The Sunda Trench

The Sunda Trench, earlier known as, and sometimes still indicated as the Java Trench, located in the northeastern Indian Ocean, with a length of 2,600 kilometres (8,500,000 ft) and a maximum depth of 7,725 metres (25,344 ft)[citation needed] (at 10°19'S, 109°58'E, about 320 km south of Yogyakarta), is the second-deepest point in the Indian Ocean after Diamantina Trench, which is 8,047 metres deep. It stretches from the Lesser Sunda Islands past Java, around the southern coast of Sumatra on to the Andaman islands, about 300 km off the coasts of Java and Sumatra, and forms the boundary between Indo-Australian Plate and Eurasian plate (more specific, Sunda Plate), is part of the Pacific Ring of Fire and a ring of oceanic trenches around the northern edges of the Australian Plate.

There is scientific evidence that the recent earthquake activity in the area of the Java Trench could lead to further catastrophic shifting within a relatively short period of time, perhaps less than a decade. This threat has resulted in international agreements to establish a tsunami warning system in place along the Indian Ocean coast
For about half its length, off of Sumatra, it is divided into two parallel troughs by an underwater ridge, and much of the trench is at least partially filled with sediments. Mappings after the 2004 Indian Ocean earthquake of the plate boundary showed resemblance to suspension bridge cables, with peaks and sags, indicative of asperity and locked faults, instead of the traditional wedge shape expected.

Some of the earliest exploration of the Trench occurred in the late 1950s when Robert Fisher, Research Geologist at the Scripps Institution of Oceanography, investigated the trench as part of a world wide scientific field exploration of the world's ocean floor and sub-oceanic crustal-structure. Bomb-sounding, echo-train analysis and manometer were some of the techniques used to determine the depth of the trench. The research contributed to an understanding of the subduction characteristic of the Pacific margins. Various agencies have explored the trench in the aftermath of the 2004 earthquake, and these explorations have revealed extensive changes in the ocean floor.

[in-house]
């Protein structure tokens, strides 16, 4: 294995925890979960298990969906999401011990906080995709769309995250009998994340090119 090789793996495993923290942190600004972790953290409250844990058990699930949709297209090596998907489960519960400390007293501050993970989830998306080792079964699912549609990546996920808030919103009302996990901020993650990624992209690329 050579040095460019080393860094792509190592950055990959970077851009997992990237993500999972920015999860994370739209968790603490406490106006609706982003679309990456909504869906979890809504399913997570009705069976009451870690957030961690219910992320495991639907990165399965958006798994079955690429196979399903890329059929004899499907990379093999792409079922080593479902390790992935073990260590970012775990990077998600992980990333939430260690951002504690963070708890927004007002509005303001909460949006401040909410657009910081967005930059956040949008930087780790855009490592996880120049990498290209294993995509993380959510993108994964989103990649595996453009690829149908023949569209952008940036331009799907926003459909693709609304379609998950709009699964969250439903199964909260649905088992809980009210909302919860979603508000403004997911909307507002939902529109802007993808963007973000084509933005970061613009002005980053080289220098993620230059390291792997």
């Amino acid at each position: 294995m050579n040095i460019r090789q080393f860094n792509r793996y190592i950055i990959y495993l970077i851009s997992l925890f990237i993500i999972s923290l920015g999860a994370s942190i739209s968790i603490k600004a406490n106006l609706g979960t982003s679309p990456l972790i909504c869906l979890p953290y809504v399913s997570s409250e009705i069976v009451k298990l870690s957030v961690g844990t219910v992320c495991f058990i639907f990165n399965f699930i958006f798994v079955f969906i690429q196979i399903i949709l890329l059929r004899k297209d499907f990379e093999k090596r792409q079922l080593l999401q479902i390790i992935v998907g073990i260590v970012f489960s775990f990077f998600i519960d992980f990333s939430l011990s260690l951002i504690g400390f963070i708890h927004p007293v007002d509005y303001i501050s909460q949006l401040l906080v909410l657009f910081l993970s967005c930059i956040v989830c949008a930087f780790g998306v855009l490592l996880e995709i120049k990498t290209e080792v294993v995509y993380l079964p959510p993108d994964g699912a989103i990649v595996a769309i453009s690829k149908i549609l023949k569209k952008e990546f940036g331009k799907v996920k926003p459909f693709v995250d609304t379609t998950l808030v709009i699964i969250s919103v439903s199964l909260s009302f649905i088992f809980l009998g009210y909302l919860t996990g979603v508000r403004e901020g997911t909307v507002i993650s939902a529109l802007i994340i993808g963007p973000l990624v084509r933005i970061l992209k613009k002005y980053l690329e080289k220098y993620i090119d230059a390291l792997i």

Sunda Arc

The Sunda Arc is a volcanic arc that has produced the islands of Sumatra and Java, the Sunda Strait and the Lesser Sunda Islands. A chain of volcanoes forms the topographic spine of these islands. The arc marks an active convergent boundary between the East Eurasian plates that underlie Indonesia, especially the Sunda Plate and the Burma Plate, with the India and Australian Plates that form the seabed of the Indian Ocean and the Bay of Bengal. The Sunda Arc is a classic example of a volcanic island arc, in which all the elements of such geodynamic features can be identified.

Western Sunda Arc and Trench showing tectonic and seismic activity
The India and Australian Plates are subducting beneath the Sunda and Burma plates along the Sunda Arc. The tectonic deformation along this subduction zone in the Java Trench (also known as the Sunda Trench) caused the 2004 Indian Ocean earthquake of December 26, 2004. The Sunda Arc is home to some of the world's most dangerous and explosive volcanoes. The eruption of Mount Tambora on Sumbawa Island, in 1815, is thought to be the most massive in recorded history. Also this subduction zone has created arguably the world's largest active volcano Lake Toba which produced the largest volcanic eruption in human history erupting just over 2,800 km³ of magma, a VEI of 8. The loudest noise in recorded history occurred during the 1883 eruption of Krakatoa and was heard 5,000 km (3,100 mi) away. Hundreds of thousands of people have been killed by these eruptions and by episodes of activity at other volcanoes, including Papandayan, Galunggung, and Kelut.

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